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Breaking the Silence: Survivors Speak about 1965–66 Violence in Indonesia

Chapter 8


Always loyal to my country

The events of 30 September 1965 completely destroyed Nadue’s future as a teacher of young girls.

On the 24th November 2010, a small group of us studying Women and Culture, made up of Ina, Pulu and Papa Pius, rode motorbikes to Kampung Keka. We went through guava plantations along the Para River and eventually came to a beautiful platform house. We asked the woman there for directions to the house of Mama Nadue, and as luck would have it, this woman was Mama Nadue’s daughter. Her name was Edo. It turned out that Edo had been Ina’s friend when they were both at junior high school. Edo was extremely surprised to see us, and immediately went to call her mother who was taking a bath in the river in front of the house. We were invited to sit on the back verandah. About fifteen minutes later, Nadue arrived wearing a casual dress with red flower patterns and her hair still wet. We greeted each other in the Sabu way, touching noses. Ina looked at Nadue, her body and face thin, but her eyes alert and sharp, even though it seemed she bore a heavy burden. She seemed fit. Ina said that she remembered that in her childhood Mama Nadue was known as an excellent teacher of algebra and English. The gathering was a reunion between Nadue, Ina and Papa Pius, especially between Ina and Edo who had not met since they finished junior high school in 1980. Papa Pius, our translator, introduced himself and explained to Nadue the purpose of our visit. When Ina introduced herself, Nadue immediately asked after Ina’s mother-in-law.

Nadue eagerly talked about her childhood from the time she was adopted by the Soleman family – moving between Rote, Baun and Kupang and attending primary school at Airnona and Bonipoi. She then went on to vocational high school for teachers (Sekolah Guru Atas, SGA) in Kupang. She spoke about the physical abuse she suffered from her aunt, Martha Soleman, but her determination never to give up on her ideals. She continued her schooling through to graduation. Then she asked to return to Sabu to work as a teacher there. Here she interrupted her story to again ask after Ina’s mother-in-law, Mama Sia. Ina explained that her mother-in-law was fine, but had been in a wheelchair since October 2007.

When the family stories came to an end, Papa Pius returned to the purpose of our visit, and gave her a letter from the Women’s Network of East Indonesia (JPIT, Jaringan Perempuan Indonesia Timur). Nadue read the letter carefully, paying attention to the letterhead, and finally took out her thick reading glasses. Papa Pius then asked Mama Nadue if she would agree to be interviewed, and for us to record the interview. He then let Ina take over the interview, as Mama Nadue did not need to be interviewed in the Sabu language. Mama Nadue agreed, and Papa Pius sat with us during the interview.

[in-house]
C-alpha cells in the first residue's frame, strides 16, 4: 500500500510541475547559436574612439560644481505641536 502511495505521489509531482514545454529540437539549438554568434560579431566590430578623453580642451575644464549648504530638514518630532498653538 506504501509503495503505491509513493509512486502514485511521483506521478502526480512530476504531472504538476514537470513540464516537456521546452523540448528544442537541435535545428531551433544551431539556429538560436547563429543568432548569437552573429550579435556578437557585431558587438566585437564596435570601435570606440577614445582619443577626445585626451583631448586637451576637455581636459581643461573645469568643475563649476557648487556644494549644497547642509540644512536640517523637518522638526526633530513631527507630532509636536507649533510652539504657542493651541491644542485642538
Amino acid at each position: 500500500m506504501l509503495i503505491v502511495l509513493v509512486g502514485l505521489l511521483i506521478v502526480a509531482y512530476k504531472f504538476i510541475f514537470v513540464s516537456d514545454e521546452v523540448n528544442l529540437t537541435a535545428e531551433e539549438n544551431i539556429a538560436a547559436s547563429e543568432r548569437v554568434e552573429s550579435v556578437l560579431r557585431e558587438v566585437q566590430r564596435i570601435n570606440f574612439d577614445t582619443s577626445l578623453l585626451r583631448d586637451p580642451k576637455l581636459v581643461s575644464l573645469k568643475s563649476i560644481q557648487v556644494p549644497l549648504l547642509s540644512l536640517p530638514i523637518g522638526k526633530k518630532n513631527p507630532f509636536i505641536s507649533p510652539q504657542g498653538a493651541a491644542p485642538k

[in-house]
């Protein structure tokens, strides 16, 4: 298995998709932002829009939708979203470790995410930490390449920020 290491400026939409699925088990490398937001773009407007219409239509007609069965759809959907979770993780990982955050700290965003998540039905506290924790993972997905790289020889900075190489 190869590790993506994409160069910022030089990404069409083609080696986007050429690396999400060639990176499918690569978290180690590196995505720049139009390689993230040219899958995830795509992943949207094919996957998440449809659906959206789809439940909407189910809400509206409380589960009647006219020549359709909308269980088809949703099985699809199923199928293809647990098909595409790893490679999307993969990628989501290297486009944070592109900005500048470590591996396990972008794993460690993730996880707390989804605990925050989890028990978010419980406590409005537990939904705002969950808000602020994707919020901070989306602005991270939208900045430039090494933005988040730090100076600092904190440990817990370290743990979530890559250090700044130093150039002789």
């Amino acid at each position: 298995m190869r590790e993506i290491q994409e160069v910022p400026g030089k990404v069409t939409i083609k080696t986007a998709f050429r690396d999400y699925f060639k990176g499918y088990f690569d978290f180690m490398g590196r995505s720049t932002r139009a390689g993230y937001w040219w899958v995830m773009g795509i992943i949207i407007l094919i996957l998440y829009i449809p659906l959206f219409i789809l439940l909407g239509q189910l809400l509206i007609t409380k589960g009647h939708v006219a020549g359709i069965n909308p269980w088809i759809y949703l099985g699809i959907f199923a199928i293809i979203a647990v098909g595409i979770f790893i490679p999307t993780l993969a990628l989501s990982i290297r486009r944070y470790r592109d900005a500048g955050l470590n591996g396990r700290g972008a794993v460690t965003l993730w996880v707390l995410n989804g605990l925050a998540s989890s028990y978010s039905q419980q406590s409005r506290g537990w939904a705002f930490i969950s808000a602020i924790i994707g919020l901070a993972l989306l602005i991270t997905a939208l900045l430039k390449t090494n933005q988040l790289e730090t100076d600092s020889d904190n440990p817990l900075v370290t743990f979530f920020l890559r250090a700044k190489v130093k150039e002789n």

Nadue had never imagined that she could give important information to others. She was extremely honest and open in explaining who she was. Because of this, when she spoke about herself she began to sob. She talked with us about her painful experiences as a result of being labelled ‘communist’ and a Gerwani activist. Her sacking that meant she could never again be a school teacher. More than this, because her husband was murdered, she became a single parent having to support the family and do all the work in the house. Her children and family were stigmatised. ‘We were consumed with emotion at the time’ she said, her voice shaking. As we listened, we were unable to stop the flow of our own tears and cried along with her.

She initially became a member of Gerwani because she was approached by the local head of the Communist Party in Sabu, Uncle Kore, whose wife lived in Nadue’s neighbourhood. Nadue said straightforwardly that the programs of the Communist Party and Gerwani were excellent, and they answered people’s needs. Uncle Kore saw that she would be a good recruit because of her potential as a teacher of mathematics and geography, and her mastering of foreign languages (English and German). Over and again during the interview, Nadue said, ‘that was my sin, leading to my condition now’. She was speaking through her tears. Ina interrupted, ‘None of this is because of anything you did wrong, but because you were a victim of events.’

Throughout the interview, Nadue’s daughter Edo also talked about her suffering through discrimination as a ‘communist kid’ and ‘Gerwani daughter’, at church, school and in society. Her younger brother who became a civil servant was also marginalised in the same way.

We ended the interview by praying together. Ina embraced Nadue while praying. It was already six in the evening when we took our leave. Before leaving the house, Ina remembered something she wanted to ask. She went back and embraced Nadue and asked her whether, as a Gerwani leader she had a tattoo on her thigh. Nadue said she did not. We then again took our leave. We are using our interviewee’s familiar name, Nadue, with her permission.

This is the way she told us about her life.